The Master of Arts in Human Development and Family Studies provides students with advanced knowledge in the fields of family sciences and human development and the opportunity to develop multidisciplinary research and community outreach skills. Coursework enables students to apply to become Certified Family Life Educators. Graduates are prepared for leadership and teaching positions in the social services, junior and community colleges, cooperative extension, and/or for pursuing doctoral-level study.
Courses focus on current research and practice in human development and family studies with an emphasis on family theories and processes, family life education, the reciprocal influences of family, school, work, and community contexts, development across the lifespan, and the strengths and needs of diverse populations.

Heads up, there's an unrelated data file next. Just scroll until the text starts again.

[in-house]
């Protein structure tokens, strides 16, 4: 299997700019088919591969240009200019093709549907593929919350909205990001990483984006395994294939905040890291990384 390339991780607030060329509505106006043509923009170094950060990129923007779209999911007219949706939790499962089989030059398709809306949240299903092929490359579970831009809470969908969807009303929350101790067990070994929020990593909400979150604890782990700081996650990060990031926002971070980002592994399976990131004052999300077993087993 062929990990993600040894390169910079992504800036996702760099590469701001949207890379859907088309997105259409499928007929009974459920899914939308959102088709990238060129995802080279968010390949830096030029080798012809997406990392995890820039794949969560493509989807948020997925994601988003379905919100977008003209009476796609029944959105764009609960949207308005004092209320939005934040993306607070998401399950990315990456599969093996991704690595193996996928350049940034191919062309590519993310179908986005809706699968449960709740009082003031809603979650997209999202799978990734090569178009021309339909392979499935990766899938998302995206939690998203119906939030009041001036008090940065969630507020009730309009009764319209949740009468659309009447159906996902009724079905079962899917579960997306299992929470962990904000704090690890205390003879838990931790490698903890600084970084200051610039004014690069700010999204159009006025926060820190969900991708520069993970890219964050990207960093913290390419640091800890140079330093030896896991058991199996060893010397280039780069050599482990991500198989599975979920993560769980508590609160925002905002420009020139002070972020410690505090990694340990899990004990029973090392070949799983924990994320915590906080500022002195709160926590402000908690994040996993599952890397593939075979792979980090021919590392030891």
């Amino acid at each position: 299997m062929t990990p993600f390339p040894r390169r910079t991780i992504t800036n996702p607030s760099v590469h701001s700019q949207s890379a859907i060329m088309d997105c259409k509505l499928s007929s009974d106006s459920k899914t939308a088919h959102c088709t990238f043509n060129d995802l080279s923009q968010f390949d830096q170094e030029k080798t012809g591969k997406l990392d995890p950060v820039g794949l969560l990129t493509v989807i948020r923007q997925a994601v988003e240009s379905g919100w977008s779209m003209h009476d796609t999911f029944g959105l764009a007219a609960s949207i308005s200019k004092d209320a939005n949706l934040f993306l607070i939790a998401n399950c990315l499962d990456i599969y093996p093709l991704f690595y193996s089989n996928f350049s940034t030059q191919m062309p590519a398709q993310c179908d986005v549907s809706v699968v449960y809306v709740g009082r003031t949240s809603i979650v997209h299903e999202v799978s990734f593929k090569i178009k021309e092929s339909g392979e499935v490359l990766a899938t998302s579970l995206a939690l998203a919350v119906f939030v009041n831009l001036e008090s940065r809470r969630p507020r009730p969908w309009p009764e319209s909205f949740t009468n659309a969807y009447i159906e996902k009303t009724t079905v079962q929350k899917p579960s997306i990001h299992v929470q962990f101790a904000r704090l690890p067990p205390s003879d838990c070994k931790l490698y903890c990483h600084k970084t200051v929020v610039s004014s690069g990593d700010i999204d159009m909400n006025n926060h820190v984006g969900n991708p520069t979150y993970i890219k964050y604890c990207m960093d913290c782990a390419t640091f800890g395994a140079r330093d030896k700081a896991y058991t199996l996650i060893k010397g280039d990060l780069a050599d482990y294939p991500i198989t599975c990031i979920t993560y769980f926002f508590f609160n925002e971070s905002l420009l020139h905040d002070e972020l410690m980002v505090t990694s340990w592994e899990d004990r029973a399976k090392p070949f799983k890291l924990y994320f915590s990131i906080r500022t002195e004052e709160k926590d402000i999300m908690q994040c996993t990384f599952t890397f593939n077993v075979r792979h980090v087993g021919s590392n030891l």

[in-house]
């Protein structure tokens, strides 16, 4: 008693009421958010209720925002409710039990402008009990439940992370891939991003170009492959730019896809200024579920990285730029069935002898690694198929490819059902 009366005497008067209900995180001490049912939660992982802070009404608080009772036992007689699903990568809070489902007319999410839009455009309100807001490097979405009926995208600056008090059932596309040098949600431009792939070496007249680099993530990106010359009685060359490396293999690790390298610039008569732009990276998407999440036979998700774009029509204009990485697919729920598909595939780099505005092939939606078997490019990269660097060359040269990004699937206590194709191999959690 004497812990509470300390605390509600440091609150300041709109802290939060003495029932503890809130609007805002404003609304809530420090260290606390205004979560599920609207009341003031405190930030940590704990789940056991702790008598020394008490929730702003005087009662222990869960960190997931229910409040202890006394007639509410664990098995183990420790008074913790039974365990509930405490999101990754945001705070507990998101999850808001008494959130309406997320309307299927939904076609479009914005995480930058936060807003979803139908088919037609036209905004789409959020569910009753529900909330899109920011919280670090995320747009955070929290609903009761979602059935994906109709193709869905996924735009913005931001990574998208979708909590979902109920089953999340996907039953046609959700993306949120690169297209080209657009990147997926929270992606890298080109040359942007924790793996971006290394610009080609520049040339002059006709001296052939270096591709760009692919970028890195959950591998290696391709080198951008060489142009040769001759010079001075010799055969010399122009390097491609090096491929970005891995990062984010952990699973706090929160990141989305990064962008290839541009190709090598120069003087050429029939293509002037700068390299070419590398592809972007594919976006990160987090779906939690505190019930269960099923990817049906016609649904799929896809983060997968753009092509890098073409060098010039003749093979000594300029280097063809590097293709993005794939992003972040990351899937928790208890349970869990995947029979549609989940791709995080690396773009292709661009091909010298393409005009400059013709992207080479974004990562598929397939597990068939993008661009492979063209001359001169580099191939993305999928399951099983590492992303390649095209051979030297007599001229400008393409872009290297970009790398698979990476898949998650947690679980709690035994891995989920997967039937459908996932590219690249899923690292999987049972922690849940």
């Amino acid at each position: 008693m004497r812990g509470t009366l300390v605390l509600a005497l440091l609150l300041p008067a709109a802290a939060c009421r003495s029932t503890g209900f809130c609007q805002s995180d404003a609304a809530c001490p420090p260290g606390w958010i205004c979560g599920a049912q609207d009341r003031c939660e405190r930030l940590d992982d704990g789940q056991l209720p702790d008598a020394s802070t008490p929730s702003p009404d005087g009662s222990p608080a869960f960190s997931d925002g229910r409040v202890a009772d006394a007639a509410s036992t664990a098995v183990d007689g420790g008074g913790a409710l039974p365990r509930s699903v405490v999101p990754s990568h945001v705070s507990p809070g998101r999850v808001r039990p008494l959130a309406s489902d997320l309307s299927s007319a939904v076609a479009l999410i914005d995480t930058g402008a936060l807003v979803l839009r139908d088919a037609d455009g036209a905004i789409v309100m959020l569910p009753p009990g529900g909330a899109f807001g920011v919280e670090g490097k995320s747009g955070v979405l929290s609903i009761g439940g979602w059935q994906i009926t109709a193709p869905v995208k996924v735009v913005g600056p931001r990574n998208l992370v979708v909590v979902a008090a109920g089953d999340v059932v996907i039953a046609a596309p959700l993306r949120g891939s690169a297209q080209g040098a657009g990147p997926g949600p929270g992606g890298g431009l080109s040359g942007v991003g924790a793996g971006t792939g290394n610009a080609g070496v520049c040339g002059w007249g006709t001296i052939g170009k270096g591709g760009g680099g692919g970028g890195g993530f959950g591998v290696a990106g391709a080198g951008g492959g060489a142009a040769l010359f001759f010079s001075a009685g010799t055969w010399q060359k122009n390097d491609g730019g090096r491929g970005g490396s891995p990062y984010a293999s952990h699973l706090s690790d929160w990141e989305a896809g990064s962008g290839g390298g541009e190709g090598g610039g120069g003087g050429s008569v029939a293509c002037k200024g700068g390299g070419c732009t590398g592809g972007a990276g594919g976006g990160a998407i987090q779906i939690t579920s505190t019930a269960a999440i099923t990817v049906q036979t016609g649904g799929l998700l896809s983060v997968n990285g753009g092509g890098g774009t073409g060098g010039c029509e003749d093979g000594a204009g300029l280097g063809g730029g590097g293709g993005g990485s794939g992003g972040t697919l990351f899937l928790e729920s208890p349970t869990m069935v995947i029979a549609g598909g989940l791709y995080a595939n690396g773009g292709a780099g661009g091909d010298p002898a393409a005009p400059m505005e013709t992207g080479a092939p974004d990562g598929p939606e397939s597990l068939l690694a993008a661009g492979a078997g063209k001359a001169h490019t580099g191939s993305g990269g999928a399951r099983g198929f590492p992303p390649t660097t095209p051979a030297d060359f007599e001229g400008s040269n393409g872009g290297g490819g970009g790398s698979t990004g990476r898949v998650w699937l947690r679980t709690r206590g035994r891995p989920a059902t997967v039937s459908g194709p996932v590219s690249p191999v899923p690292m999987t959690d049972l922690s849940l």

The program emphasizes both basic and applied research. Student participation in interdisciplinary research and community outreach projects is encouraged. All students are required to complete either a Master’s Thesis or a Master’s Project and a minimum of 32 graduate semester-hour credits.
The Masters program in Human Development and Family Studies enables students to:
- Identify dimensions of human development and family relationships across the lifespan.
- Identify ways to promote optimal human development and family relationships across the lifespan.
- Engage in research and scholarly writing.
- Understand and address the strengths and needs of diverse populations.
- Establish a professional identity in Human Development and Family Studies.
- Identify professional opportunities within Human Development and Family Studies.
Graduate Assistantship Application: Competitive Graduate Assistantships are available in HDFS, which provide a full tuition waiver and a monthly stipend.